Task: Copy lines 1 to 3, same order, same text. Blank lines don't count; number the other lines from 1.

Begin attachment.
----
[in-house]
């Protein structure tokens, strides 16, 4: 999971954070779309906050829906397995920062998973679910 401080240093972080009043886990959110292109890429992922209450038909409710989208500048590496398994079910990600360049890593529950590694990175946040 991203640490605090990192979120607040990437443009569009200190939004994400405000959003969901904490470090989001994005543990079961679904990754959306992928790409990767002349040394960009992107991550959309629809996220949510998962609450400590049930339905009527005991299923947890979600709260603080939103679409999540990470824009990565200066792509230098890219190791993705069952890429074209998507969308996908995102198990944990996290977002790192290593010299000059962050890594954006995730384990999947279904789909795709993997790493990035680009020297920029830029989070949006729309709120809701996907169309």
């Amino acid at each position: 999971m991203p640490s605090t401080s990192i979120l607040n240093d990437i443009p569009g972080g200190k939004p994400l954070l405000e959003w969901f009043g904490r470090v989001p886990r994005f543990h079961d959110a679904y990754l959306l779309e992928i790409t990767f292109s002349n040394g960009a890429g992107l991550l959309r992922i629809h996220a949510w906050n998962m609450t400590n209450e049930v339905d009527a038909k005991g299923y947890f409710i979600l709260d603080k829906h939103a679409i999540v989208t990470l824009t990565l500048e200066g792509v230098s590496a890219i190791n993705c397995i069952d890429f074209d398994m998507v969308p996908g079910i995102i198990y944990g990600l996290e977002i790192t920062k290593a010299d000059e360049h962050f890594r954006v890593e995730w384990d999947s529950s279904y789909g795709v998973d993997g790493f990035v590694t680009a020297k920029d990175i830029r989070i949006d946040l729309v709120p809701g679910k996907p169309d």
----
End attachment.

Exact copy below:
[in-house]
């Protein structure tokens, strides 16, 4: 999971954070779309906050829906397995920062998973679910 401080240093972080009043886990959110292109890429992922209450038909409710989208500048590496398994079910990600360049890593529950590694990175946040 991203640490605090990192979120607040990437443009569009200190939004994400405000959003969901904490470090989001994005543990079961679904990754959306992928790409990767002349040394960009992107991550959309629809996220949510998962609450400590049930339905009527005991299923947890979600709260603080939103679409999540990470824009990565200066792509230098890219190791993705069952890429074209998507969308996908995102198990944990996290977002790192290593010299000059962050890594954006995730384990999947279904789909795709993997790493990035680009020297920029830029989070949006729309709120809701996907169309």
């Amino acid at each position: 999971m991203p640490s605090t401080s990192i979120l607040n240093d990437i443009p569009g972080g200190k939004p994400l954070l405000e959003w969901f009043g904490r470090v989001p886990r994005f543990h079961d959110a679904y990754l959306l779309e992928i790409t990767f292109s002349n040394g960009a890429g992107l991550l959309r992922i629809h996220a949510w906050n998962m609450t400590n209450e049930v339905d009527a038909k005991g299923y947890f409710i979600l709260d603080k829906h939103a679409i999540v989208t990470l824009t990565l500048e200066g792509v230098s590496a890219i190791n993705c397995i069952d890429f074209d398994m998507v969308p996908g079910i995102i198990y944990g990600l996290e977002i790192t920062k290593a010299d000059e360049h962050f890594r954006v890593e995730w384990d999947s529950s279904y789909g795709v998973d993997g790493f990035v590694t680009a020297k920029d990175i830029r989070i949006d946040l729309v709120p809701g679910k996907p169309d």